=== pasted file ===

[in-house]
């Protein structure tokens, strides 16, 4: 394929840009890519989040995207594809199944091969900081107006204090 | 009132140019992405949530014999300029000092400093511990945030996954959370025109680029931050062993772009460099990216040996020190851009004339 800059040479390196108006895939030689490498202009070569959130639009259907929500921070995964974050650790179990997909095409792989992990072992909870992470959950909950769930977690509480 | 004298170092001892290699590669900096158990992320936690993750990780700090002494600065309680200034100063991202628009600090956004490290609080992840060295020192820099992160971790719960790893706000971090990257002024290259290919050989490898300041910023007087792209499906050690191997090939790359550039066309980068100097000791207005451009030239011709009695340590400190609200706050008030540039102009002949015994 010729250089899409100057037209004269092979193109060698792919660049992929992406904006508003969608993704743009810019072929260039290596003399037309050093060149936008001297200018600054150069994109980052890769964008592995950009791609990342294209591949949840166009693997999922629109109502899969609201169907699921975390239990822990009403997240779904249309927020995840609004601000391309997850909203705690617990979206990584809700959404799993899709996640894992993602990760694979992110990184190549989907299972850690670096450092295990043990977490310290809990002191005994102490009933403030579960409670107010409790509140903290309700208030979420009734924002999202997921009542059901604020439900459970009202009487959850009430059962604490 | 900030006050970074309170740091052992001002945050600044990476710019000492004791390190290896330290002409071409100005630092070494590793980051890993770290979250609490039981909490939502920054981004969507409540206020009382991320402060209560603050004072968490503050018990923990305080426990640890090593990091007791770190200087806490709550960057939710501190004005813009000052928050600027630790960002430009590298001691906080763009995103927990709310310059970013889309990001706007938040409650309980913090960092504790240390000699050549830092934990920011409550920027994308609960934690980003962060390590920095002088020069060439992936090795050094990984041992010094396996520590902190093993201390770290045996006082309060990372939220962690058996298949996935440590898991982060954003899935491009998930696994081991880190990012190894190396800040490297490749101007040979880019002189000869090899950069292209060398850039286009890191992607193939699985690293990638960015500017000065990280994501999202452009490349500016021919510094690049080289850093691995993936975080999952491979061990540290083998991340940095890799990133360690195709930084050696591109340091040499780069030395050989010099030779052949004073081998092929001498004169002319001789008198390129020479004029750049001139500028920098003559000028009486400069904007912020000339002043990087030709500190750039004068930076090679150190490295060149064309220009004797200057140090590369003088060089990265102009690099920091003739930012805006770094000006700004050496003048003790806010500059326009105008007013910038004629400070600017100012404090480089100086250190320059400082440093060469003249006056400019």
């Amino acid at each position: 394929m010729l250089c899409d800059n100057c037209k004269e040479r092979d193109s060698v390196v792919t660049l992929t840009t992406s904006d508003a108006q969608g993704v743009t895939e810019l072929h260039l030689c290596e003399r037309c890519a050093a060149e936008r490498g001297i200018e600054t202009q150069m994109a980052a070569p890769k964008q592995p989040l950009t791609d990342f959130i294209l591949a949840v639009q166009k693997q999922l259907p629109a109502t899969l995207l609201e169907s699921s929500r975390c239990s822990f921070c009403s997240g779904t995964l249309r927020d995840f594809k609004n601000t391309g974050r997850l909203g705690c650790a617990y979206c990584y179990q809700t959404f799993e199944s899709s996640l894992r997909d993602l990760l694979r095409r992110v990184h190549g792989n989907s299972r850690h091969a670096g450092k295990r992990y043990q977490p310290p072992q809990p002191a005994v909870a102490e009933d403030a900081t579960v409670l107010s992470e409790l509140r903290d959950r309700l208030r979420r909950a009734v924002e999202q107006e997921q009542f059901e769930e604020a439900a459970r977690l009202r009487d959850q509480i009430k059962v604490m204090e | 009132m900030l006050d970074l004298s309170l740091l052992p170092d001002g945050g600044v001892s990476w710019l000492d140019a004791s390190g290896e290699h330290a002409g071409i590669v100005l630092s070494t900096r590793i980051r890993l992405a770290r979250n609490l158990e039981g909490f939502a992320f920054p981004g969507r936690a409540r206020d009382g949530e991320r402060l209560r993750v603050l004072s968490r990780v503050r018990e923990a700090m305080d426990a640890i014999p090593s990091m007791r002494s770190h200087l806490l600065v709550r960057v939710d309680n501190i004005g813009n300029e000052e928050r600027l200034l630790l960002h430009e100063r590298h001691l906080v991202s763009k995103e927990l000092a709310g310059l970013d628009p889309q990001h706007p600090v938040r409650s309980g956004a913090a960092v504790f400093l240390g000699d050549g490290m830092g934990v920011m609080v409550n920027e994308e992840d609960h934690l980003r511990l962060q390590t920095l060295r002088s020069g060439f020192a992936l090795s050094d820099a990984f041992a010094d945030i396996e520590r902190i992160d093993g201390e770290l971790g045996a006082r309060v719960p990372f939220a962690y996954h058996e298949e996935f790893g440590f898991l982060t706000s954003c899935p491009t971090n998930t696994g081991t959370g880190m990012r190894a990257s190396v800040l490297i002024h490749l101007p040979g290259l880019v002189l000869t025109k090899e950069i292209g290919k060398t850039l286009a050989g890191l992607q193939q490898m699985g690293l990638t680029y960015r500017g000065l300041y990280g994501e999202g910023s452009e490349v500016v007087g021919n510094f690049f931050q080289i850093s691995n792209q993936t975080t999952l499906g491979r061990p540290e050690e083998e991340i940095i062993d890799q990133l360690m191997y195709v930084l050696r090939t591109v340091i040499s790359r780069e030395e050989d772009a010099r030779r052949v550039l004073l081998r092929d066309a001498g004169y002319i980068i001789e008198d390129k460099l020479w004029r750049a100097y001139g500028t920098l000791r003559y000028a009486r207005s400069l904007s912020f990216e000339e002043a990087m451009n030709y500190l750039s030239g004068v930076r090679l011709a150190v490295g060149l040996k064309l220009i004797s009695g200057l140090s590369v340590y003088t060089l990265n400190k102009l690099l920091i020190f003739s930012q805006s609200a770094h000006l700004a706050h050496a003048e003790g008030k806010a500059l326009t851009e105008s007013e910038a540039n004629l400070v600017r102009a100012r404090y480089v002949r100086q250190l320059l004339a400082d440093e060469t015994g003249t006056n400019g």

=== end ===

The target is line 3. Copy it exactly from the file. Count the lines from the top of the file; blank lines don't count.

């Amino acid at each position: 394929m010729l250089c899409d800059n100057c037209k004269e040479r092979d193109s060698v390196v792919t660049l992929t840009t992406s904006d508003a108006q969608g993704v743009t895939e810019l072929h260039l030689c290596e003399r037309c890519a050093a060149e936008r490498g001297i200018e600054t202009q150069m994109a980052a070569p890769k964008q592995p989040l950009t791609d990342f959130i294209l591949a949840v639009q166009k693997q999922l259907p629109a109502t899969l995207l609201e169907s699921s929500r975390c239990s822990f921070c009403s997240g779904t995964l249309r927020d995840f594809k609004n601000t391309g974050r997850l909203g705690c650790a617990y979206c990584y179990q809700t959404f799993e199944s899709s996640l894992r997909d993602l990760l694979r095409r992110v990184h190549g792989n989907s299972r850690h091969a670096g450092k295990r992990y043990q977490p310290p072992q809990p002191a005994v909870a102490e009933d403030a900081t579960v409670l107010s992470e409790l509140r903290d959950r309700l208030r979420r909950a009734v924002e999202q107006e997921q009542f059901e769930e604020a439900a459970r977690l009202r009487d959850q509480i009430k059962v604490m204090e | 009132m900030l006050d970074l004298s309170l740091l052992p170092d001002g945050g600044v001892s990476w710019l000492d140019a004791s390190g290896e290699h330290a002409g071409i590669v100005l630092s070494t900096r590793i980051r890993l992405a770290r979250n609490l158990e039981g909490f939502a992320f920054p981004g969507r936690a409540r206020d009382g949530e991320r402060l209560r993750v603050l004072s968490r990780v503050r018990e923990a700090m305080d426990a640890i014999p090593s990091m007791r002494s770190h200087l806490l600065v709550r960057v939710d309680n501190i004005g813009n300029e000052e928050r600027l200034l630790l960002h430009e100063r590298h001691l906080v991202s763009k995103e927990l000092a709310g310059l970013d628009p889309q990001h706007p600090v938040r409650s309980g956004a913090a960092v504790f400093l240390g000699d050549g490290m830092g934990v920011m609080v409550n920027e994308e992840d609960h934690l980003r511990l962060q390590t920095l060295r002088s020069g060439f020192a992936l090795s050094d820099a990984f041992a010094d945030i396996e520590r902190i992160d093993g201390e770290l971790g045996a006082r309060v719960p990372f939220a962690y996954h058996e298949e996935f790893g440590f898991l982060t706000s954003c899935p491009t971090n998930t696994g081991t959370g880190m990012r190894a990257s190396v800040l490297i002024h490749l101007p040979g290259l880019v002189l000869t025109k090899e950069i292209g290919k060398t850039l286009a050989g890191l992607q193939q490898m699985g690293l990638t680029y960015r500017g000065l300041y990280g994501e999202g910023s452009e490349v500016v007087g021919n510094f690049f931050q080289i850093s691995n792209q993936t975080t999952l499906g491979r061990p540290e050690e083998e991340i940095i062993d890799q990133l360690m191997y195709v930084l050696r090939t591109v340091i040499s790359r780069e030395e050989d772009a010099r030779r052949v550039l004073l081998r092929d066309a001498g004169y002319i980068i001789e008198d390129k460099l020479w004029r750049a100097y001139g500028t920098l000791r003559y000028a009486r207005s400069l904007s912020f990216e000339e002043a990087m451009n030709y500190l750039s030239g004068v930076r090679l011709a150190v490295g060149l040996k064309l220009i004797s009695g200057l140090s590369v340590y003088t060089l990265n400190k102009l690099l920091i020190f003739s930012q805006s609200a770094h000006l700004a706050h050496a003048e003790g008030k806010a500059l326009t851009e105008s007013e910038a540039n004629l400070v600017r102009a100012r404090y480089v002949r100086q250190l320059l004339a400082d440093e060469t015994g003249t006056n400019g």